What is a Psychological Report, and Why is it Beneficial?
A psychological report is a written document created and signed by a professional psychotherapist. In the legal field, these reports benefit your case and provide expert credibility to your application. Your report will include a detailed evaluation of your mental health standing, emotional traumas, and moral well-being spanning across your lifetime. Additionally, it will contain any results from performed tests, questions, or analyses during your interview.
Many domestic violence victims worry about being silenced or having their stories regarded as hearsay. A psychological report substantiates your case and adds an extra layer of evidence to your application.
If you are considering a VAWA visa, a psychological report should be a top priority. Depending on your unique situation and domestic abuse experience, these reports can be catered to best suit your needs. The evaluation will first take place and then be translated into a concise report that can be shared with the immigration team.
Immigration-related psychological reports prove that you are eligible to become a lawful resident and share helpful information about your personal experiences. When you migrate to the US, your team is better capable of meeting your needs and providing you with the support you deserve.
A psychological report is not something to be afraid of, especially not if you are a victim of domestic violence. It’s a necessity according to immigration law and helps prove the eligibility of your case.
Can I Work in The United States with The VAWA Visa?
After self-petitioning, the USCIS can issue an approval for a legal work permit, also known as the Employment Authorization Document (EAD). This allows you the freedom to work and make money as a United States resident. If you are the victim of abuse at the hands of a spouse, child, or parent, you may be able to expedite the work permit process. After being approved for the EAD, you can legally work under United States law.
Does VAWA Offer Confidentiality Protection?
Immigration law does not allow your application decision to be influenced by information from your abuser. Your private data won’t be exposed or shared with anyone unless it’s legally beneficial to your case. Be aware that residential address changes can only be made in person to abide by the confidentiality protection clause.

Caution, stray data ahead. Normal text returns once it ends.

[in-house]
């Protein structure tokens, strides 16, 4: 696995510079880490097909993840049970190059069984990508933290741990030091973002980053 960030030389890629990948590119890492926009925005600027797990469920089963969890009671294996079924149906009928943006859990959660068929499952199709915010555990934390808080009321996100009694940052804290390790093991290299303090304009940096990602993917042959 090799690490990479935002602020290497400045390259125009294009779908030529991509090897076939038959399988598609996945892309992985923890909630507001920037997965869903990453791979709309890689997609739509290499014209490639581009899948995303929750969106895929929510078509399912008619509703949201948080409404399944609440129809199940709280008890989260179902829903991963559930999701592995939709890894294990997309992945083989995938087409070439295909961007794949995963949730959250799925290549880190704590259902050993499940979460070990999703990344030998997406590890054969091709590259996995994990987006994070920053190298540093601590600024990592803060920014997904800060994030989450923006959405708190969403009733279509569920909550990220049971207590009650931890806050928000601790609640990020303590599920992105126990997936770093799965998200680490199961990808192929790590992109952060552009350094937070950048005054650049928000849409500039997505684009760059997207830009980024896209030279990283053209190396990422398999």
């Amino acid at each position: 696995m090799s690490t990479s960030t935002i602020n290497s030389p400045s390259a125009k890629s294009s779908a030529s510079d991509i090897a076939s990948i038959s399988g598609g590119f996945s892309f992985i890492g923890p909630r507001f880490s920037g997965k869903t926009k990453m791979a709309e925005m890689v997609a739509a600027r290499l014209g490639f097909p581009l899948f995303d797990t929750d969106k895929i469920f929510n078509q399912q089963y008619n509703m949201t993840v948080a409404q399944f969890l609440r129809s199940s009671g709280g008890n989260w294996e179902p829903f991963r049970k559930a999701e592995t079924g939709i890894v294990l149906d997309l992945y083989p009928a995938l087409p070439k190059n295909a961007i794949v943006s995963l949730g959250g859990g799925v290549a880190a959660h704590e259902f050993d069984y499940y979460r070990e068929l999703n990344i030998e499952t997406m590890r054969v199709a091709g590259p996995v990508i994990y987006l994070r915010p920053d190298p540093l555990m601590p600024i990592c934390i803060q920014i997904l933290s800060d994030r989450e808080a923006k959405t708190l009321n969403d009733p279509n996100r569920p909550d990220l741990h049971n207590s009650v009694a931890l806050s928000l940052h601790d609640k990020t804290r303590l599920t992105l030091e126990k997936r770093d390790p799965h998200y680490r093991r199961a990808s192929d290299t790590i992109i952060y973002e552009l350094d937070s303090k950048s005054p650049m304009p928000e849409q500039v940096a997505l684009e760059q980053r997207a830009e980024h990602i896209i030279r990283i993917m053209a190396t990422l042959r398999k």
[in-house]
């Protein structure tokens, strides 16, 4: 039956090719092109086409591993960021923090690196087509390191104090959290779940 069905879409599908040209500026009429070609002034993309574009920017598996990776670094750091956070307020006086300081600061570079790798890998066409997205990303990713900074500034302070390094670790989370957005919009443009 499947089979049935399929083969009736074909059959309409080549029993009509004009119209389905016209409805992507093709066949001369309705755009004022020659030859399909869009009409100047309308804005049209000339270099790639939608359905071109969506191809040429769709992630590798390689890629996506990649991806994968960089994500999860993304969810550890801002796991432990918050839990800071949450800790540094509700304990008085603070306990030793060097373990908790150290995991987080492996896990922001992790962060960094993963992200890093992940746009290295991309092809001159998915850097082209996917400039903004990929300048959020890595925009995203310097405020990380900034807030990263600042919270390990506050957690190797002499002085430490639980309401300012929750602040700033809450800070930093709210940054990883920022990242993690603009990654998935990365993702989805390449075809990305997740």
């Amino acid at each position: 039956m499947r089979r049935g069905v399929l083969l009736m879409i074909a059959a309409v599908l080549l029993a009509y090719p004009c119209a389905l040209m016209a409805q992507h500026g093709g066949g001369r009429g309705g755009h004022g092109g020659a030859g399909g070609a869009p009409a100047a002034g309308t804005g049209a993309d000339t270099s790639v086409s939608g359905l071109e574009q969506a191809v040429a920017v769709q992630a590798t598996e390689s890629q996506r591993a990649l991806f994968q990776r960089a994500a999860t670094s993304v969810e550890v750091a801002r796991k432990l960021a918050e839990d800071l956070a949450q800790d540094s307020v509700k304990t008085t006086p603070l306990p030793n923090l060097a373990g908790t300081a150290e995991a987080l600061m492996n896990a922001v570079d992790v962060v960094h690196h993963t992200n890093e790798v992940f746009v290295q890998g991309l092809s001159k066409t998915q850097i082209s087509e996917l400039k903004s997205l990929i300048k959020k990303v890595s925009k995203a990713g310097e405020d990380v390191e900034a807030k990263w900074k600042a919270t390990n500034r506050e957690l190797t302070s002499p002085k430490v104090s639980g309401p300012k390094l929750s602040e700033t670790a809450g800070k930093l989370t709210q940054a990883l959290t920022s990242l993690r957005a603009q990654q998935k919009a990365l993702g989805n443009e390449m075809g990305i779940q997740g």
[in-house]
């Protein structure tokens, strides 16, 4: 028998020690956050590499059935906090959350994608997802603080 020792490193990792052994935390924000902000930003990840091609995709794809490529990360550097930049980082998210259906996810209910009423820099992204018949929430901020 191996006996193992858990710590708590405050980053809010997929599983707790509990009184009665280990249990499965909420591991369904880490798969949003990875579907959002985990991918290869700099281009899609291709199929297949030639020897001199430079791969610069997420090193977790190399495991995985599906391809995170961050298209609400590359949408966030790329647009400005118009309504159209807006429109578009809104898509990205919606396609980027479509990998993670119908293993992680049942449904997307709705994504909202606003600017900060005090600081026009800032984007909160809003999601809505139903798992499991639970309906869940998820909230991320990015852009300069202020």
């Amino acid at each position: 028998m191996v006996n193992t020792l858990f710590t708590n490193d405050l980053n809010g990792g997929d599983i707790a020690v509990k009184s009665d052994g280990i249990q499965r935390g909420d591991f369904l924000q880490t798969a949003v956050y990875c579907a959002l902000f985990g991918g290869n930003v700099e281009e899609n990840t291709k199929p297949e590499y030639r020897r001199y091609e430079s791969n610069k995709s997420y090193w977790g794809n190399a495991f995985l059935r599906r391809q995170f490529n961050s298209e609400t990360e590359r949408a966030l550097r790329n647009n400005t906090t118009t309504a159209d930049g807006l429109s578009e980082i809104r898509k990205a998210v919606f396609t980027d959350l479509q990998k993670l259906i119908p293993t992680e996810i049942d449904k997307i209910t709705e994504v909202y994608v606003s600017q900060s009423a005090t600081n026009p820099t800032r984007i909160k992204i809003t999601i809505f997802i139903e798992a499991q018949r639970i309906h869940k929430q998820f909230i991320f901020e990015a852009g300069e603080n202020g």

What Forms of Violence Qualify for The VAWA Visa?
Domestic abuse can occur in various forms that differ for each situation, individual, and relationship. Thankfully immigration law lists a variety of potential violent acts that meet the requirements of the VAWA Visa. If you are suffering from abuse in any form, reach out to someone immediately and explore your options. Violent acts can include the following:
- Labor abuses.
- Social isolation.
- Sexual or psychological abuse.
- Abuses related to immigration status.
- Physical, sexual, or workplace harassment.
- Extreme cruelty.
- Physical damage.
- Mental damage
- Labor or sexual exploitation.
What is a Waiver of Inadmissibility?
There are some extreme circumstances where individuals can apply for a waiver of inadmissibility to qualify for the VAWA visa for other crimes like moral corruption, criminal convictions, narcotics trafficking, and prostitution. Applicants should prove that they are in decent moral standing, but you will not have to advocate for the severe consequences that could occur if your application is denied.
How Long Does the VAWA Process Take?
The timeline can change depending on how many applicants there are and the details of your personal application. On average, the VAWA visa process can take anywhere from 16 to 21 months.
Do I Need to Provide Evidence of Domestic Abuse?
You will not be obligated to provide any personal evidence displaying your abuse, but it can always help verify your case. Suppose you have medical records, police records, photographs, statements from friends or relatives, letters from a medical professional, a protection order, or any similar evidence. However, it could be helpful to share this information if you feel comfortable. If you are an abuse victim, don’t let a lack of evidence discourage you from applying and seeking the refuge you deserve.
What If I’m Not Eligible for a VAWA Visa?
If you are a domestic violence victim who isn’t eligible for the VAWA Visa, you have other options. For example, T visas and U visas are programs that protect victims of human trafficking and crimes. Consult with a lawyer or legal professional to find the best resources for your unique case.
Consult With a Professional Psychological Report Psychotherapist Today.
If you are considering applying for the VAWA visa and need a written psychological report, contact Claudia Ribas, LCSW, today. Claudia has over 20+ years of experience writing psychological reports for immigration and is ready to work on your case. She has the professional expertise to guide you through the process and increase your chances of getting approved for the VAWA visa. Prove your eligibility today and start working towards the life you deserve.
Contact Claudia Ribas at (914) 261-0596.